North of Watford there may be a good deal of optimism that at last these dastardly London teaching hospitals will get their come-uppance and that academic centres will magically alight on places that have the capacity but have never had the money, but there is no guarantee that the attractions of London as an international centre, attracting overseas researchers and private sector investors, will transfer elsewhere in the UK. After all, the Olympic factor was fine for London but it did not seem fine in Manchester.
The health market in London is worth in excess of £8 billion a year—7 per cent of the capital's GDP. We employ 200,000 people. There are five medical schools and, altogether, 25 universities in higher education supporting 75 NHS hospitals, 46 private hospitals, 80 biotechnology companies and 50 clinical research centres, and of course we train 40 per cent of the workforce in the UK. The contribution made by London's health service and London's NHS R&D is quite astonishing.
We want to ensure that these funds are better used to support the NHS's long-term strategy for health but I claim that that will not be achieved by the wholesale destruction of a thriving economy in London. There are better, more subtle ways of targeting these funds and improving outputs to the benefit of everyone. But it will happen. The jackpot should be £1.3 billion but, like the noble Lord, Lord Turnberg, I was very anxious to hear the announcement that the single pot would be £1 billion. I wondered what had happened to the other £300 million. There is a little gap there, and perhaps the Minister will be able to reassure us that the intention is to produce the full moneys.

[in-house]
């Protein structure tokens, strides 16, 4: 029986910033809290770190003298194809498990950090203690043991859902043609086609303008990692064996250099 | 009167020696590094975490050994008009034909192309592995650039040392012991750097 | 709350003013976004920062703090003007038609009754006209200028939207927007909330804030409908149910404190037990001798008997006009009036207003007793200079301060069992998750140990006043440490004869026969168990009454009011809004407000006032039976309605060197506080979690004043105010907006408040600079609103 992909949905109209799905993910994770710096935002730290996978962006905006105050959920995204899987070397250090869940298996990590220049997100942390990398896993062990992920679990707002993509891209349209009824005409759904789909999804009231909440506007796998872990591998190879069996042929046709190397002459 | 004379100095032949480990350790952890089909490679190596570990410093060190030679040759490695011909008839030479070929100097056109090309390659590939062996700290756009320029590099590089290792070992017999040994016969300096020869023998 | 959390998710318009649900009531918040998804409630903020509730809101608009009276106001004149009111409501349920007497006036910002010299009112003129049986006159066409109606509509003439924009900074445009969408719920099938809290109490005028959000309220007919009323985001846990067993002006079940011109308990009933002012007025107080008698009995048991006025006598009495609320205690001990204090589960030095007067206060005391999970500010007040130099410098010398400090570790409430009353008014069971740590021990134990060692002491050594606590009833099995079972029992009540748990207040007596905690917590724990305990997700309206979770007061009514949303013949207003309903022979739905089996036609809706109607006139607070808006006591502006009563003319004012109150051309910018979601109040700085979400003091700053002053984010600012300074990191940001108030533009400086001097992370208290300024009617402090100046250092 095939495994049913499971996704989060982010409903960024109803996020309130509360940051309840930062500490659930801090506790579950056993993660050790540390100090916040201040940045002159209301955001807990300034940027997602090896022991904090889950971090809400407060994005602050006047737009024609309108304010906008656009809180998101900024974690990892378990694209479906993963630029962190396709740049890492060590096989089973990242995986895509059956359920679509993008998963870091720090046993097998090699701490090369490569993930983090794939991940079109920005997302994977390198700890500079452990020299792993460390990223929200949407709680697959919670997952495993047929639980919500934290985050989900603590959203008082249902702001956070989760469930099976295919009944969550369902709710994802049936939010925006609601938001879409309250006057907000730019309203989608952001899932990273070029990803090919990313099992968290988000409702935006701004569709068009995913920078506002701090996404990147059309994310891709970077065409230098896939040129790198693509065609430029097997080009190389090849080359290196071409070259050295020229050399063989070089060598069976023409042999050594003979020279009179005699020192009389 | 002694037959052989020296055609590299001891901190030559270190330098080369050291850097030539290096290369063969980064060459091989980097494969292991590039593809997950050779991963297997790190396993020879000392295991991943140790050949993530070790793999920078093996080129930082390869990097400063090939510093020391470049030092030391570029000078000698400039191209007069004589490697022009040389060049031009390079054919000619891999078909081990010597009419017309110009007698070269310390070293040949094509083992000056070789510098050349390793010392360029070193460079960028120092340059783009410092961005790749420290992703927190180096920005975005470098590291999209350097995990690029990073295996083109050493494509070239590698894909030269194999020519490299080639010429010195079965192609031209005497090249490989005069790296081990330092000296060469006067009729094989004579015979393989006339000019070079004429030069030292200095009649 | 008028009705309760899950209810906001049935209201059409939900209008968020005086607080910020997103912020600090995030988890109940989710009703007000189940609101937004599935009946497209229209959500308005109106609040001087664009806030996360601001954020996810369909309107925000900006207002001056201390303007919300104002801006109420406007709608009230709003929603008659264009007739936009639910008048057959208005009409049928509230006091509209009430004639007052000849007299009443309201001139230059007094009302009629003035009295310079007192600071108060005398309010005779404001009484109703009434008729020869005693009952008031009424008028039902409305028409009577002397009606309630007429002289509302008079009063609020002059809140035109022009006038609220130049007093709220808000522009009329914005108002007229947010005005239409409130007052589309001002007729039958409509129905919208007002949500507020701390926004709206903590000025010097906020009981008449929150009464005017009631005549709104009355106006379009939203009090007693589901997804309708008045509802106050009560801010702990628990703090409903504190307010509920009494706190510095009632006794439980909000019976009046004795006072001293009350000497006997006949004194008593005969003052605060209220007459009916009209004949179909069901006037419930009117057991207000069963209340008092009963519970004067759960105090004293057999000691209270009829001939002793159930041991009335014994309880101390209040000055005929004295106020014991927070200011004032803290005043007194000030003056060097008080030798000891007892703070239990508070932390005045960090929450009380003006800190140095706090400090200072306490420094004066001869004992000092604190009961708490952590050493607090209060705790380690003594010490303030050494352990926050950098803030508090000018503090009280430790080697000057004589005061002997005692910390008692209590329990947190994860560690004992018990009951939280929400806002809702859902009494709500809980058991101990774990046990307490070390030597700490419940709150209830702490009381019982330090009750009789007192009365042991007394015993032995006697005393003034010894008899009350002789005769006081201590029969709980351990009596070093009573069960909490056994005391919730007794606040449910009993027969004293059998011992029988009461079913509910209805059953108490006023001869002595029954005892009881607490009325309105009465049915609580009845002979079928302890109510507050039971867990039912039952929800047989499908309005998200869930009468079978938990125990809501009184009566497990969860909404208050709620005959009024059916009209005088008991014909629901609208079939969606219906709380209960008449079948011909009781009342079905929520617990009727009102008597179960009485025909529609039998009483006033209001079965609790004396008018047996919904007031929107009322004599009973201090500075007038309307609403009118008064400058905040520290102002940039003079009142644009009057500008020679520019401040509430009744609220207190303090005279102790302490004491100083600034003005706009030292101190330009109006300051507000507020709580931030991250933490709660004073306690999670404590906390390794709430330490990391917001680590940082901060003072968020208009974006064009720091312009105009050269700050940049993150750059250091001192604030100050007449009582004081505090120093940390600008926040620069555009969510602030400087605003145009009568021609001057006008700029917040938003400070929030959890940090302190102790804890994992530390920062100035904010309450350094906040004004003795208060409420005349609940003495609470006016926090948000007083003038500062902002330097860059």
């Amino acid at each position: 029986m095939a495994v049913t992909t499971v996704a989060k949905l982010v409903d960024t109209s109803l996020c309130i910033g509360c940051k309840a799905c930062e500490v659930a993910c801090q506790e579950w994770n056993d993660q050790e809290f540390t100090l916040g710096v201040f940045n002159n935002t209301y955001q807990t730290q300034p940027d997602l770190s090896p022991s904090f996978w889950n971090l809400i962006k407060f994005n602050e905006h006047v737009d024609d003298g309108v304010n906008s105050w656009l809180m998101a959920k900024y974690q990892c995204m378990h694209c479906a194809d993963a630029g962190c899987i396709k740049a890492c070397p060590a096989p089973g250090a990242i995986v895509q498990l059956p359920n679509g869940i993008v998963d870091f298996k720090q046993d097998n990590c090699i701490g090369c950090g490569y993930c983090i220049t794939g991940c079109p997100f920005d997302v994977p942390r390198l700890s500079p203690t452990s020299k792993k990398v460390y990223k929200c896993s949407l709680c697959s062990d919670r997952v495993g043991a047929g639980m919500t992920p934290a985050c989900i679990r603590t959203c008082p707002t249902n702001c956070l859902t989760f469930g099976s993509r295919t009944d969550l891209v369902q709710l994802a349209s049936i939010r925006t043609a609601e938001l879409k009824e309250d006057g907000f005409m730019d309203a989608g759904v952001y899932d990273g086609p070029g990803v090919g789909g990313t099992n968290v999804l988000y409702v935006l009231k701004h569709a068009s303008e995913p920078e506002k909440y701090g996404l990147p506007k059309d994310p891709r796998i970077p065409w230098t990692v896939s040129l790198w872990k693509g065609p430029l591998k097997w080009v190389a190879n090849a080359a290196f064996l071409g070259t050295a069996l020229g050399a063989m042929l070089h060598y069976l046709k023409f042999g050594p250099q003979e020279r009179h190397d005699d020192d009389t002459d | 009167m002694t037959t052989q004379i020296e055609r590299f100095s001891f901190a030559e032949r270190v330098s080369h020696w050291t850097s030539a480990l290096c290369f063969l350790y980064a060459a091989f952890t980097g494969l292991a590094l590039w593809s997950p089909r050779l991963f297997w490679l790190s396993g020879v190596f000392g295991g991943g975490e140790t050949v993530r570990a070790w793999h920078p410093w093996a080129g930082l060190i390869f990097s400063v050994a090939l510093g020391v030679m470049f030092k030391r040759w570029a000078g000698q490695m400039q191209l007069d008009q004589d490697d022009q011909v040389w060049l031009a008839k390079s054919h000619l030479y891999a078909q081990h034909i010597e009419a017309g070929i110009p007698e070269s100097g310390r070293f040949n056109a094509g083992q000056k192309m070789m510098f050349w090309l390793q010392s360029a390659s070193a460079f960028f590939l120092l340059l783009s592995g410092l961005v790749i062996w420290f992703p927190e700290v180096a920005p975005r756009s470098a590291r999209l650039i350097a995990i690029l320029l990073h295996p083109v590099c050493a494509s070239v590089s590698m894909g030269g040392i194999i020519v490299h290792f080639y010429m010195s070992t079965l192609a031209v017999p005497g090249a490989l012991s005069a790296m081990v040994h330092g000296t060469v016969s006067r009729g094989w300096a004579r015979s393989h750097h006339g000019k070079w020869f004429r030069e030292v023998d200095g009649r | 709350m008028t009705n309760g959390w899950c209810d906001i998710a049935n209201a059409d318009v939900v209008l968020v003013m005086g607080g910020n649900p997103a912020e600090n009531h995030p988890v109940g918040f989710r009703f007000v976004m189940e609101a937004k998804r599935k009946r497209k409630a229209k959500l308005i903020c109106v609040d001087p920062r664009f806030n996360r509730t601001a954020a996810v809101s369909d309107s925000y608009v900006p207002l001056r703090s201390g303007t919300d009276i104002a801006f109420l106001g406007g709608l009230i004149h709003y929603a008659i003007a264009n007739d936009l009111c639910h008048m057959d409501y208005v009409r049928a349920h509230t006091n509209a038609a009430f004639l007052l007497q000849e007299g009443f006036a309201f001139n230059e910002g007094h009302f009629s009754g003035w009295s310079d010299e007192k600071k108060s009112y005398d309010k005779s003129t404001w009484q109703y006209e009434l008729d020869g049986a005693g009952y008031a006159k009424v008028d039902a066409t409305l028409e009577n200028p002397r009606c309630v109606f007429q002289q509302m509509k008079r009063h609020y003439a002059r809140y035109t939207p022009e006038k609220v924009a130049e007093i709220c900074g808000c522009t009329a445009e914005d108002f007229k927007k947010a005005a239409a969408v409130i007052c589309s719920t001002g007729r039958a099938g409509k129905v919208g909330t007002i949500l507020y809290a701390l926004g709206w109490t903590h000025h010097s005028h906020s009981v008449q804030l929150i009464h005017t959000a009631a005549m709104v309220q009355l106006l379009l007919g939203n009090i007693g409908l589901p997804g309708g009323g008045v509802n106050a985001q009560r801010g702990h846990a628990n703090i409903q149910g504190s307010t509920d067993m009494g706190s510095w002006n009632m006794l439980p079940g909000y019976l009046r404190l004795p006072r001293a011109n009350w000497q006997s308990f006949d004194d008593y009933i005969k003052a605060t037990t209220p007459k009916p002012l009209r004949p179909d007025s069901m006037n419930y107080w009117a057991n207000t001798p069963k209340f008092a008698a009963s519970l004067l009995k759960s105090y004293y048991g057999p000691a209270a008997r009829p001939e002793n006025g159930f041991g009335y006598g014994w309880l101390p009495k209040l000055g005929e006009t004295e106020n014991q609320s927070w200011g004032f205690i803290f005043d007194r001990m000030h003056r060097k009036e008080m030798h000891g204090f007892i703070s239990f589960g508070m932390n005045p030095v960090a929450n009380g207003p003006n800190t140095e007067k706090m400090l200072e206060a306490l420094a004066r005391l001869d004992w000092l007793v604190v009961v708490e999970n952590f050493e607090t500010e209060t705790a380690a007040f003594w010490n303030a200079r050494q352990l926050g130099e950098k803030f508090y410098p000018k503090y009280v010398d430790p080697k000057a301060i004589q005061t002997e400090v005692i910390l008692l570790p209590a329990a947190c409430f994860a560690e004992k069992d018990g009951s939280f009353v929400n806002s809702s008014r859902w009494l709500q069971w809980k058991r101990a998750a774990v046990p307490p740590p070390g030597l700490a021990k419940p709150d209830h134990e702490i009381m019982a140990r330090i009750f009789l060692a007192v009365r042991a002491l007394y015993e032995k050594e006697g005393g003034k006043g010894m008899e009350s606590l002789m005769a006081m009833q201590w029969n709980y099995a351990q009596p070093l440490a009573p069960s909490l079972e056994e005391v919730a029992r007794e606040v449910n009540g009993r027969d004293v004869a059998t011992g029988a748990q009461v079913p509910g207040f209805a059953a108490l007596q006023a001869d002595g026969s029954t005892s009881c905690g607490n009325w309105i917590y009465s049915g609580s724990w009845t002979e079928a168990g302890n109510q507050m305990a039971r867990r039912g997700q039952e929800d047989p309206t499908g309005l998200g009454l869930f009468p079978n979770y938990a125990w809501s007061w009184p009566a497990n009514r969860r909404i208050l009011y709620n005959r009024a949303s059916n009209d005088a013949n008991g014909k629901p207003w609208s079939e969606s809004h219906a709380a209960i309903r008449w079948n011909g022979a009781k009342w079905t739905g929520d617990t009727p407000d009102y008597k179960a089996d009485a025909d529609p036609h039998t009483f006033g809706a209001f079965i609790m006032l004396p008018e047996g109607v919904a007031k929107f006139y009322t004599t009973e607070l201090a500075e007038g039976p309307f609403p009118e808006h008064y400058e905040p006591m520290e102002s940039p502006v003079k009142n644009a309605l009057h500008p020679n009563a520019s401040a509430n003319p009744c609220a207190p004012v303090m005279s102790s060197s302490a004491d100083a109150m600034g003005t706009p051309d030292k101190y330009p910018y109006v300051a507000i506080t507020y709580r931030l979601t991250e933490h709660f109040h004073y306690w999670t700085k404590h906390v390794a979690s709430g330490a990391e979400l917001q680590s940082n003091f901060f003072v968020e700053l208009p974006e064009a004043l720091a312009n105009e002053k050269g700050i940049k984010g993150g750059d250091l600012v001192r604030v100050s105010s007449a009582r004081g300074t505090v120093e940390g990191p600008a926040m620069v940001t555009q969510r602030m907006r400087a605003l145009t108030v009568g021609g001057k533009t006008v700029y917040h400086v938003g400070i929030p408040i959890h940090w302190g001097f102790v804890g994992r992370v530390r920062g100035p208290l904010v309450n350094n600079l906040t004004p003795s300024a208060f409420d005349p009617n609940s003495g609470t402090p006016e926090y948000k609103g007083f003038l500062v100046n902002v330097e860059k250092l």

I would also like to be reassured that the priorities of Professor Sally Davies, who has been a great champion in the Department of Health for clinical and health services research, and the priorities of Professor Colin Blakemore at the MRC will be at one on how this future jackpot will be spent. I have my doubts that there is yet an agreement, but I look forward to seeing how it works out.
I turn briefly to the education of basic sciences for underpinning. I am concerned that we are not engaging school leavers with top science qualifications in medicine. We are increasingly developing a medical research community that is far removed from the medical delivery of healthcare within our teaching hospitals. Clinical and applied research seem to move in parallel lines these days, which is very different from how it used to be.
Professor Roger Jones, in a letter to the BMJ last week said that we need to do applied research, but we need translational research. He said:
"They need to understand that translational research doesn't mean getting the protein out of the test tube into the zebra fish, but getting the therapeutic intervention into the patient and population".
My Lords, as the noble Baroness, Lady Hayman, said, one of the UK's greatest assets is its science base. Much of the credit has to go to the noble Lord, Lord Sainsbury, for his unstinting support for the sector. Research in healthcare and medicine is the jewel in that crown. Since the discovery of DNA in Cambridge more than half a century ago, our scientists have redefined modern medicine. The UK today has tremendous strength in research and development across the whole health sector. We all benefit from health research, and today there is tremendous value to the economy from investment in health R&D.
Our pharmaceutical industry alone generates a trade surplus of £3.75 billion each year. In his Budget, the Chancellor announced combining the R&D spend managed by the Medical Research Council, the Office of Science and Innovation and those of the Department of Health. I, too, welcome that bold step.